Also Bishop of Salisbury, 1660-3. Died in 1675.
This text was copied from Wikipedia on 1 December 2023 at 5:10AM.
|Bishop of London|
|Church||Church of England|
|Diocese||Diocese of London|
|Term ended||1675 (death)|
|Other post(s)||Bishop of Salisbury|
Aldersgate Street, London
|Buried||All Saints Church, Fulham|
|Alma mater||Christ's College, Cambridge|
He was born in Burton Latimer (or possibly nearby Barton Seagrove), Northamptonshire, the son of Thomas Henchman, a skinner, and educated at Christ's College, Cambridge, where he achieved BA in 1613 and MA in 1616. He became a fellow of Clare College, Cambridge, in 1617.
In 1630, he married Ellen Lowe, niece of John Davenant, who was Bishop of Salisbury from 1621 to 1641; along with these connections, his wife brought considerable property from her first marriage, which meant he lived in some comfort. They had three sons and two daughters who survived to adulthood; his grandson, another Humphrey, was a prominent lawyer who defended Henry Sacheverell in 1710 and helped draft the 1713 Treaty of Utrecht.
Appointed canon of Salisbury Cathedral in 1623, his life was radically changed when the First English Civil War began in 1642 and he joined the Royalist forces. He was ejected from his position at Salisbury and his estates were confiscated. He helped the future Charles II to escape the country after the Battle of Worcester of 1651, and participated in Penruddock's Rising in 1655. On the Restoration of 1660, he was made Bishop of Salisbury – he was elected to the See on 4 October 1660, confirmed 23 October, and consecrated a bishop on 28 October – and in 1663 translated to be Bishop of London, where he saw both the Great Plague and the Great Fire.
- Lay, Paul (2020). Providence Lost: The Rise and Fall of Cromwell's Protectorate. Head of Zeus. ISBN 978-1781852569.
- Spurr, John (2004). "Henchman, Humphrey". Oxford Dictionary of National Biography (online ed.). Oxford University Press. doi:10.1093/ref:odnb/12898. (Subscription or UK public library membership required.)
Humphrey Henchman, who was educated at Clare-hall in Cambridge, was, for his merit, promoted to the chantorship of Salisbury, in the reign of Charles I. He was one of those that helped to conceal Charles II. and were instrumental to his escape, after the battle of Worcester. Several of the royalists who assisted the king upon this important occasion, were rewarded by him at the Restoration, and were then among the most popular persons in the kingdom. Dr. Henchman succeeded Dr. Duppa in the see of Salisbury, and was removed to London upon the translation of Dr. Sheldon to Canterbury. He was, soon after his removal, made lord almoner. When the declaration for liberty of conscience was published, he was much alarmed, and strictly enjoined his clergy to preach against popery, though it gave great offence to the king. His example was followed by the other bishops. He was editor of the "Gentleman's Calling," supposed to be written by the author of the "Whole Duty of Man." Ob. Oct. 1675.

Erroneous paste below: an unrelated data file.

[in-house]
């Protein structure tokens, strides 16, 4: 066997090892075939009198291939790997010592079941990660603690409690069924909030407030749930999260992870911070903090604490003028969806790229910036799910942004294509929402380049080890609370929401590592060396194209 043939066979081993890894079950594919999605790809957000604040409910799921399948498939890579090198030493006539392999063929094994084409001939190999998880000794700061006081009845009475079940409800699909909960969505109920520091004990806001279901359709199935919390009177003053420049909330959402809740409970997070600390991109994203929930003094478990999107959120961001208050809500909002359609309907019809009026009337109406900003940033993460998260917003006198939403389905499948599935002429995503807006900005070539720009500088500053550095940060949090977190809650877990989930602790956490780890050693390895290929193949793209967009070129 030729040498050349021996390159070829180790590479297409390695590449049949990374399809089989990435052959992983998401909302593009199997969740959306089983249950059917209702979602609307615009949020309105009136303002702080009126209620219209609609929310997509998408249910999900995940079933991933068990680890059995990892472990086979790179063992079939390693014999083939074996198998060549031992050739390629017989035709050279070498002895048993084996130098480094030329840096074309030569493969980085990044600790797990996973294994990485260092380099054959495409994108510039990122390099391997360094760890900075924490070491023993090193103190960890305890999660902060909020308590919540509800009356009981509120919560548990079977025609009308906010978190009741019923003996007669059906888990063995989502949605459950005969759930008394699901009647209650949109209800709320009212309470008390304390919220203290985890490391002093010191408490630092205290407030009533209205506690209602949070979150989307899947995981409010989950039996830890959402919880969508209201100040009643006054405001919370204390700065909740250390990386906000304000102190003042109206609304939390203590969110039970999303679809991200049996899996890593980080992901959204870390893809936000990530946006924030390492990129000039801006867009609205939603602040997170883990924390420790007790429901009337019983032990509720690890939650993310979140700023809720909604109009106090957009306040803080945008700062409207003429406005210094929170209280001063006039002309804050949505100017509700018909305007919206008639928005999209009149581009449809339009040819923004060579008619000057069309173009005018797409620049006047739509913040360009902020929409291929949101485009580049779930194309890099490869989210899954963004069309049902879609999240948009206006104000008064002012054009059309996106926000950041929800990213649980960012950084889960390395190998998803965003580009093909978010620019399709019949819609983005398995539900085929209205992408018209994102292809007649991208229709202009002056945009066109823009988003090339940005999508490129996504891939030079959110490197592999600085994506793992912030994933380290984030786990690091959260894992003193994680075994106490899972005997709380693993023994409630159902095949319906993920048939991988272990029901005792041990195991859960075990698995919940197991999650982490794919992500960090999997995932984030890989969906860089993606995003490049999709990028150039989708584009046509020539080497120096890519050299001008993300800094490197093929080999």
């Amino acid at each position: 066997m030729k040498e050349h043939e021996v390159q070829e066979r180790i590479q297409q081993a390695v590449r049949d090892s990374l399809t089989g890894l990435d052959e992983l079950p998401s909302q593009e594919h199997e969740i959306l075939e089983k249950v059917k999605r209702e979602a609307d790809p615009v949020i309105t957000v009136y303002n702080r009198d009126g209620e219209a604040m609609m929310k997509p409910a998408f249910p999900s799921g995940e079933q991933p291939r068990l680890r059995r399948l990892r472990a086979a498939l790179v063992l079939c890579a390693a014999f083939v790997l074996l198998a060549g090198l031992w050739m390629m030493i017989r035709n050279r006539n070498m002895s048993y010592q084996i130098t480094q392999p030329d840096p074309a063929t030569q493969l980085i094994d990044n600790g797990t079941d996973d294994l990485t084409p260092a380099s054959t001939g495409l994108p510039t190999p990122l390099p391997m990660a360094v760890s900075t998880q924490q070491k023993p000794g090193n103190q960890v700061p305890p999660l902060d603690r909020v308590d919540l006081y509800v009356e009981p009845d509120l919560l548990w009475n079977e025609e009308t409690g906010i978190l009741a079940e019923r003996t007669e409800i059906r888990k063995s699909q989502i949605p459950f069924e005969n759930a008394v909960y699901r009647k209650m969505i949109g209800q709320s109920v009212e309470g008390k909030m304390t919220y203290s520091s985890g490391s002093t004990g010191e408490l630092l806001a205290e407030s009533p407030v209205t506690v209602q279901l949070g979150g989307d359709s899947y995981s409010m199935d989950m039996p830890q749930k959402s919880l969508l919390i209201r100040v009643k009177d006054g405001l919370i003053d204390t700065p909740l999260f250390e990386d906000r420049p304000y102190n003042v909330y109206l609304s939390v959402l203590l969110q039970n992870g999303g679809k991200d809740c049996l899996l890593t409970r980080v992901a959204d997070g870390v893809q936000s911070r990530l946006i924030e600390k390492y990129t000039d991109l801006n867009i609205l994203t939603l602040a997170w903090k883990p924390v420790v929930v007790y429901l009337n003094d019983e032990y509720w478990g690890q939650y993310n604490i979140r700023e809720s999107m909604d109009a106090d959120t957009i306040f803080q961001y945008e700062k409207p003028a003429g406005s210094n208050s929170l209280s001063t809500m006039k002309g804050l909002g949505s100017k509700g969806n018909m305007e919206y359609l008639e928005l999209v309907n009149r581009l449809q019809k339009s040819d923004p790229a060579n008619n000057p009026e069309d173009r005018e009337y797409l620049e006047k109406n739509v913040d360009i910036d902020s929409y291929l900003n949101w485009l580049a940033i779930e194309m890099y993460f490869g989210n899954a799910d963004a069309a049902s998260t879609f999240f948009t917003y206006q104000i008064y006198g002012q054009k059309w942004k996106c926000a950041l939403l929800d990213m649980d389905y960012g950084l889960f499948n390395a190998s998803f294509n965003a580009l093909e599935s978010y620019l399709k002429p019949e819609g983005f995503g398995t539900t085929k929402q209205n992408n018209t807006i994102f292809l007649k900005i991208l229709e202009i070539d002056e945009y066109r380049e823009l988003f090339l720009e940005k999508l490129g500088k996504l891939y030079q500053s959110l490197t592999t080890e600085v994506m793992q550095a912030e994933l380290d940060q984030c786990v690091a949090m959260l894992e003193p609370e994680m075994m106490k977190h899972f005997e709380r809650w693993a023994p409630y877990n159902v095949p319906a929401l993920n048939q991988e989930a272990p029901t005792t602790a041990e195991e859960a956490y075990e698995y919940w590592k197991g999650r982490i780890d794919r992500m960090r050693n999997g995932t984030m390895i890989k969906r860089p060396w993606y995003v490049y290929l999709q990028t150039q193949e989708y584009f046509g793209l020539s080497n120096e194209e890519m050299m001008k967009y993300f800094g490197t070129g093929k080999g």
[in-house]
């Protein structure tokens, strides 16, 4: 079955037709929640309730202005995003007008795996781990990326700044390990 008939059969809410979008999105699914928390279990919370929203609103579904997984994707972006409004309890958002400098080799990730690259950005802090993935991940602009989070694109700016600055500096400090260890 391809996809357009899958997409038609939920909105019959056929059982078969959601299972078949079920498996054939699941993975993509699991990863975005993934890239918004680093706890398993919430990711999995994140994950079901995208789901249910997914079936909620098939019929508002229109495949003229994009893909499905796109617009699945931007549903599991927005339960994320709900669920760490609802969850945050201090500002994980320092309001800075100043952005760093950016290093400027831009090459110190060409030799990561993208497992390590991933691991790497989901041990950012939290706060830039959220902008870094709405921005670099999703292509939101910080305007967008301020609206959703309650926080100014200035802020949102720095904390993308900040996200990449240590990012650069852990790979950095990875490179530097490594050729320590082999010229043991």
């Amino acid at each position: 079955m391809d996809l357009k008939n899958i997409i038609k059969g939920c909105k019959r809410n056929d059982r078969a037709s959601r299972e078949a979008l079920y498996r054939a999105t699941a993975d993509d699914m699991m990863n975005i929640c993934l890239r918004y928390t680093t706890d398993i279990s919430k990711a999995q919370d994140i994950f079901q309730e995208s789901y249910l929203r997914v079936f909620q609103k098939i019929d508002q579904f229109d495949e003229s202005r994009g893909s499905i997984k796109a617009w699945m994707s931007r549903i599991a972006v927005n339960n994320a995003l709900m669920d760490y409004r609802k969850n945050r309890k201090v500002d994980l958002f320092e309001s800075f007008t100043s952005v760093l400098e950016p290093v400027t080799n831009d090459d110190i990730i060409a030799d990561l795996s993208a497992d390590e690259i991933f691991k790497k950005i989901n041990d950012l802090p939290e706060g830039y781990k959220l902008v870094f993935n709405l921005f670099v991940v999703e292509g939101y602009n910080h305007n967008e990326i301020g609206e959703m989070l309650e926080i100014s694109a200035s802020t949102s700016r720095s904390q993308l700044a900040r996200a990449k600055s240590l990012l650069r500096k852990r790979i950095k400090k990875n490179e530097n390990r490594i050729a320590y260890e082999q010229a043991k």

---A Biographical History of England. J. Granger, 1779.
HENCHMAN, HUMPHREY (1592-1675), bishop of London; M.A. Christ's College, Cambridge, 1616; D.D., 1628; fellow of Clare Hall, 1616-23; canon and precentor of Salisbury, 1623, and rector of Isle of Portland; deprived during rebellion; assisted Charles II to escape after Worcester, 1651; bishop of Salisbury, 1660-3; took influential part in Savoy conference, 1661; bishop of London, 1663-75; restored cathedral and palace at Salisbury, and contributed to rebuilding of St. Paul's, Aldersgate palace, and Clare Hall.
---Dictionary of National Biography: Index and Epitome. S. Lee, 1906.
Chart showing the number of references in each month of the diary’s entries.